A review of Inspiring Landmarks

by Young Landmarker Karl Contastable

This summer, Landmark hosted its very first art exhibition Inspiring Landmarks, featuring contemporary work inspired by our buildings. Young Landmarker Karl Constable visited the exhibition at our pop-up gallery in Spitalfields and wrote a few words...

'The wind in the sycamore and ash, Plas Uchaf, Llangollen' by Kurt Jackson

"Places not architecture", to paraphrase Anna Keay at the opening of Inspiring Landmarks, was the first of Landmark’s objectives highlighted at this most extraordinary exhibition. The second was bringing to the fore what people do at these places.

It is not often that a body such as the Landmark Trust, whose primary raison d'être is to preserve historic buildings, is in the enviable position of putting on an exhibition of (mainly) two dimensional works, or at least works not being placed firmly in one location. But what an exhibition has come of this opportunity.

Three artists, Prue Cooper, Kurt Jackson and Ed Kluz, have come together in mutual admiration of the Landmark places they have visited and have expressed their experiences of them in varying media: Cooper using slipware, Jackson using mixed media on canvas, paper and wood, and Kluz using both scraperboard and collage. Each artist is familiar with the Trust's work and their properties, each artist reacting in differing ways.

Prue Cooper creating one of her witty platters


Cooper's tactile materials, iconic architectural image and (often witty) phrases come together to create an artwork that works equally well as usable crockery or hung on a wall. Either way, the message and meaning is heartfelt and touching.

Jackson's paintings speak of experience and "birdsong", as curator and Landmark's Historian Caroline Stanford eloquently expressed. Jackson's experience of Landmark places tell of fleeting moments, sunlight on stone and wind through foliage - the living side of places whose history pre-dates the visitors themselves (and the visitors before them).

Kluz's scraperboard creations, which arguably employ the most traditional approach to capturing architectural works by using a technique not dissimilar in appearance to etching, are frantic and vibrant without the use of any bright colours. Using mostly straight lines, Kluz depicts buildings and nature in harmony and the use of the monochrome medium accentuates light and dark magnificently.

What the trio have in common is that each chooses techniques where the physical marks of the artist leave visible traces. This is a very tactile art that allows us (the viewer) to go further than understanding or interpreting the subject of the artworks; able to feel and acknowledge the traces of the artist evident across the canvas/scraperboard/slipcase work.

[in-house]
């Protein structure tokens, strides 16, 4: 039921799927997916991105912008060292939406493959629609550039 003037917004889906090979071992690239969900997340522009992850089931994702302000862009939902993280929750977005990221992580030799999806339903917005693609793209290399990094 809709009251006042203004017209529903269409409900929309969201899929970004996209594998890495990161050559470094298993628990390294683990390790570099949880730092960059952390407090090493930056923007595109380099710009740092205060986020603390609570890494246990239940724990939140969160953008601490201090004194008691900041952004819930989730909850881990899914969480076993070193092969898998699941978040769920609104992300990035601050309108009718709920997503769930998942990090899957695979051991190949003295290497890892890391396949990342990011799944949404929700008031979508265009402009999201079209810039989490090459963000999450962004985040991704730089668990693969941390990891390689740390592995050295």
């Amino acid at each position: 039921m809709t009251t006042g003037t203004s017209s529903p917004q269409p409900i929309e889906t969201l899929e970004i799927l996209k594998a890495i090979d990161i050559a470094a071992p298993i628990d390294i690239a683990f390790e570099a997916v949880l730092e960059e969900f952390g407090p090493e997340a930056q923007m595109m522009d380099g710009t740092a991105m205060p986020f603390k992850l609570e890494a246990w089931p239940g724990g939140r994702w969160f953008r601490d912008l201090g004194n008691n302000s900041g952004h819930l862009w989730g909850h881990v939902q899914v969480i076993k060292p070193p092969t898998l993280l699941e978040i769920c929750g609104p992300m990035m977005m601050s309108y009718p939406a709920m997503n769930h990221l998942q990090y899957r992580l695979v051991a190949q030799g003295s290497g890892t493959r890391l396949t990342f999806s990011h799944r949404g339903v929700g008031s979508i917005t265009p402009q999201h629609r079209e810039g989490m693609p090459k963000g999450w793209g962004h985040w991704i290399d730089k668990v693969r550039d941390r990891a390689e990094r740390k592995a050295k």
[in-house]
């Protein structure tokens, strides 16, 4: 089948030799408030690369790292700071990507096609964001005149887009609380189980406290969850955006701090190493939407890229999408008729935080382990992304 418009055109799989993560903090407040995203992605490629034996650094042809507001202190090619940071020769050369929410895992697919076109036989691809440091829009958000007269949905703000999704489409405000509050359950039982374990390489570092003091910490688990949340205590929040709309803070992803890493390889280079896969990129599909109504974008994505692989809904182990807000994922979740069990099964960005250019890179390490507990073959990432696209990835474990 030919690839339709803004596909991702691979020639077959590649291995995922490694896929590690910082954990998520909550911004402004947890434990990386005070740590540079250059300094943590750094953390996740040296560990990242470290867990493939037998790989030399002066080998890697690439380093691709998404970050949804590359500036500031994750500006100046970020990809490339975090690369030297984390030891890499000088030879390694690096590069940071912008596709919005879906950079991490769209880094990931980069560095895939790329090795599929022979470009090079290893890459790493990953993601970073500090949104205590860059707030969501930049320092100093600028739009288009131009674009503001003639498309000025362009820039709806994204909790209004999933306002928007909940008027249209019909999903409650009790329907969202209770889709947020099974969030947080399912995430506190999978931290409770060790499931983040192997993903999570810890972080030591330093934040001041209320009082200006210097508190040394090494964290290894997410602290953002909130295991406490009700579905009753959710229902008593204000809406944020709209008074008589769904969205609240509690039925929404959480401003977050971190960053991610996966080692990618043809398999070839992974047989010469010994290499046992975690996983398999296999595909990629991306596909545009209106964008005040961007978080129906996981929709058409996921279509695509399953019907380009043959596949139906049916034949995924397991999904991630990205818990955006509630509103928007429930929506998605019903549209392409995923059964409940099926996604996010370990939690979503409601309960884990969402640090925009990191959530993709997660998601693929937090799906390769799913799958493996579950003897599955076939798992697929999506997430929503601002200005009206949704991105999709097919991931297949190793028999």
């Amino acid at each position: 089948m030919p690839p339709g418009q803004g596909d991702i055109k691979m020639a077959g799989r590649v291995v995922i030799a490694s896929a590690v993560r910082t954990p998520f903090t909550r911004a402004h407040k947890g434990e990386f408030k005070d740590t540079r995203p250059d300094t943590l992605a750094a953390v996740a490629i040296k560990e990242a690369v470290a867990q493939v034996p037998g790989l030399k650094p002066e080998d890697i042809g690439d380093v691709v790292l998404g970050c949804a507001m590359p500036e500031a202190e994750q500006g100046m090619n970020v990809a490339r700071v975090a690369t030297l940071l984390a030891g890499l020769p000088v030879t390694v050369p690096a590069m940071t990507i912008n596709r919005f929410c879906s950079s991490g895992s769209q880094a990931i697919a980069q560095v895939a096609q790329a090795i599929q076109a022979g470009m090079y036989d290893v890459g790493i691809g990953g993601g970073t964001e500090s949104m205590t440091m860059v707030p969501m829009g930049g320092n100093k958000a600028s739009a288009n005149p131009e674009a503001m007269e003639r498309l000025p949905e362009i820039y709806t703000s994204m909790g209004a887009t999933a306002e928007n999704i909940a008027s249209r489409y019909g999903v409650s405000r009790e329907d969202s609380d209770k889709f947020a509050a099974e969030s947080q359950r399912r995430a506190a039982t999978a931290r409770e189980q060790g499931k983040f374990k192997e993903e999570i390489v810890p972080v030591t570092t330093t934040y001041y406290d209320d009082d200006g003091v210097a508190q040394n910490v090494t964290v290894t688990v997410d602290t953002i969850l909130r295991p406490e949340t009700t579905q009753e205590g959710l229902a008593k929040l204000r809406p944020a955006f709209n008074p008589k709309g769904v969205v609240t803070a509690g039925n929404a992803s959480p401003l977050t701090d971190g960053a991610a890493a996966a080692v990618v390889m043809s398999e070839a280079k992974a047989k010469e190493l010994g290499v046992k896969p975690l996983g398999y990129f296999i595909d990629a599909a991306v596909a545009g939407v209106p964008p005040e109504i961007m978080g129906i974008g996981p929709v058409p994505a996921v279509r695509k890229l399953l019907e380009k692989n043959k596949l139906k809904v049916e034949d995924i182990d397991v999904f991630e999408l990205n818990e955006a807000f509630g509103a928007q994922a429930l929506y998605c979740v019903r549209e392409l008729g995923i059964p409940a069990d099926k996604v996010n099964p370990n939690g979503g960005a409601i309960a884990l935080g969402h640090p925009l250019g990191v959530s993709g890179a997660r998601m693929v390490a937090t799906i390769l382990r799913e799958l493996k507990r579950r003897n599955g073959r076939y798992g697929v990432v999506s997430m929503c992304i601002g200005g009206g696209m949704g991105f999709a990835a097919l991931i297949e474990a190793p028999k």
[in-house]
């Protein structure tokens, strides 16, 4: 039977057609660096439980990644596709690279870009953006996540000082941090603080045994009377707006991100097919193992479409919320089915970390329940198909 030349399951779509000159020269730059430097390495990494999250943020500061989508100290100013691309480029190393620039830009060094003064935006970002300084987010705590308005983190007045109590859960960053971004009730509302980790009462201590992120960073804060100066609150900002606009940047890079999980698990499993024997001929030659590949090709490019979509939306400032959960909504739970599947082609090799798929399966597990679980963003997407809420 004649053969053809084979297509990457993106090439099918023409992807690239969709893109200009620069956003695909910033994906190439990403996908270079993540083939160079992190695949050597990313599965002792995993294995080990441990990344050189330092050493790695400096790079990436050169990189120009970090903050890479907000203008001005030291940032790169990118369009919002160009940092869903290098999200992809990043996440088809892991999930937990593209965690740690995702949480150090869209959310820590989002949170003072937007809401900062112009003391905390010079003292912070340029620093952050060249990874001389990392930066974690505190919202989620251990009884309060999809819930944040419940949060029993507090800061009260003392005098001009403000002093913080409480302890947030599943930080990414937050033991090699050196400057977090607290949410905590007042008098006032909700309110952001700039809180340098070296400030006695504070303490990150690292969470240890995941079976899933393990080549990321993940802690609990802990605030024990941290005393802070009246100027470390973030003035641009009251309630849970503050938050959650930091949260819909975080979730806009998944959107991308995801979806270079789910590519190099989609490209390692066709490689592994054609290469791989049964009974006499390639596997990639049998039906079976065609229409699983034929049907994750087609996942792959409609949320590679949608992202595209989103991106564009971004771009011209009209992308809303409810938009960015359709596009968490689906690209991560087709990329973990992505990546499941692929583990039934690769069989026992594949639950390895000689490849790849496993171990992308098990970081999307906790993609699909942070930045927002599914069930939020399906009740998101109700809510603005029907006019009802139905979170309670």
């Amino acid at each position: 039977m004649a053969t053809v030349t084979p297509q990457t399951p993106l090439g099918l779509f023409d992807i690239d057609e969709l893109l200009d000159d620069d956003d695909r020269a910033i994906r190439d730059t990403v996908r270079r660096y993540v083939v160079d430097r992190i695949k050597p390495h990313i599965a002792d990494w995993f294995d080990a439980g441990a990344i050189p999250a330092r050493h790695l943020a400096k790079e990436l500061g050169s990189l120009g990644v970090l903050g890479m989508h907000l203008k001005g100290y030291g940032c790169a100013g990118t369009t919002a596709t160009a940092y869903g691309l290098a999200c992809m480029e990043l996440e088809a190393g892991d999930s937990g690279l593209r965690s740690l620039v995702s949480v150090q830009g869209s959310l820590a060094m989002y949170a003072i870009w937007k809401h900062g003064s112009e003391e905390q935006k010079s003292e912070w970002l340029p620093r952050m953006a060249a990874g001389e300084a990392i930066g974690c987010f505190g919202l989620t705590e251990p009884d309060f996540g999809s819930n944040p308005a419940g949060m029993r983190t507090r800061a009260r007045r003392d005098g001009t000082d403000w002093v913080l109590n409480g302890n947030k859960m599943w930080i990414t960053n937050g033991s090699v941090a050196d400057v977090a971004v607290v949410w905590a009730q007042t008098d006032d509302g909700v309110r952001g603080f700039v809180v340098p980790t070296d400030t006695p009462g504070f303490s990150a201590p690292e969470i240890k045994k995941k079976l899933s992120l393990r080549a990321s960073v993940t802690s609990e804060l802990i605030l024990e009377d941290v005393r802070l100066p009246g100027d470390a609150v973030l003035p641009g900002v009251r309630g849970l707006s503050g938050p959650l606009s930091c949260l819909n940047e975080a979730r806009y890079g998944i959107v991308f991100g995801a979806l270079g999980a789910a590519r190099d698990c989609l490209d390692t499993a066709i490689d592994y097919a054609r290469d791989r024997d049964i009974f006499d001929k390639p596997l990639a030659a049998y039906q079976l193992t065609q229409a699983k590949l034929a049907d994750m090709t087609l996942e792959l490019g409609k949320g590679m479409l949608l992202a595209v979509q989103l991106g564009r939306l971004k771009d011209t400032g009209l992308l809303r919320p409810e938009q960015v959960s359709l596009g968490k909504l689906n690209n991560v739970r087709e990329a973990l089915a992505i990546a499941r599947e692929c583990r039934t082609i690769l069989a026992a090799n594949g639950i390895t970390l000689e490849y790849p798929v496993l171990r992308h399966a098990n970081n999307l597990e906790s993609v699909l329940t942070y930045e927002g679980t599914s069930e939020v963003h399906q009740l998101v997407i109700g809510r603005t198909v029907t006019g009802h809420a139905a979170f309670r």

Old Campden House reconstructed, with the East and West Banqueting Houses on either side, by Ed Kluz


In the same way as you might run your hand over an apparently smoothly cut stone and notice the subtle indents of the mason’s tool at Clavell Tower while staying there, or feel the chisel tooling or the plane's marks when running your hand along an ancient beam at Purton Green, you can see the marks these artists have left behind.

To abstract this idea further, this exhibition, for me, highlights the impressions we might make when we stay at a Landmark or the impressions they might make on us. "Inspiring Landmarks" - the title of the exhibition – acknowledges the duality between Landmarks inspiring us and Landmark Trust’s own inspiration that shapes these historic places.

Having spent time studying phenomenology and how architecture affects each of us on a daily basis, both consciously and unconsciously, I enjoy the opportunities for reflection that this exhibition brings. We are forced to think not only of how Landmarks have inspired the brilliant works of Cooper, Jackson and Kluz but about how the heritage and architecture around us affects us most deeply.

Along with highlighting how Landmark locations inspire creativity, Anna Keay suggests that this is in part down to the lack of technology in the properties. Although we might lament that it takes a remote house, a lack of internet connection and a removal of television to force us to be more creative, I actually feel that this might inspire us to try and seek creativity in our own lives; to appreciate our surroundings and, although we may not be capable of artistically capturing those moments ourselves, to enjoy the work of those whose artwork captures those moments and feelings for us.

Young Landmarkers were invited to a private view of the exhibition on 3 July


I am most fortunate to have both visited many Landmarks but also to be a member of the Young Landmarkers, and I would be failing in my duty as one who has experienced these properties first hand if I did not implore you to experience these remarkable places for yourself…to experience the tactile nature of the buildings, hear the birdsong that Jackson captures and walk through the nature that often surrounds the buildings themselves. 

Create art, compose music, read, write and simply be.

If this exhibition highlights anything, it is the creativity that Landmark properties encourage, celebrated through the talented Prue Cooper, Kurt Jackson and Ed Kluz.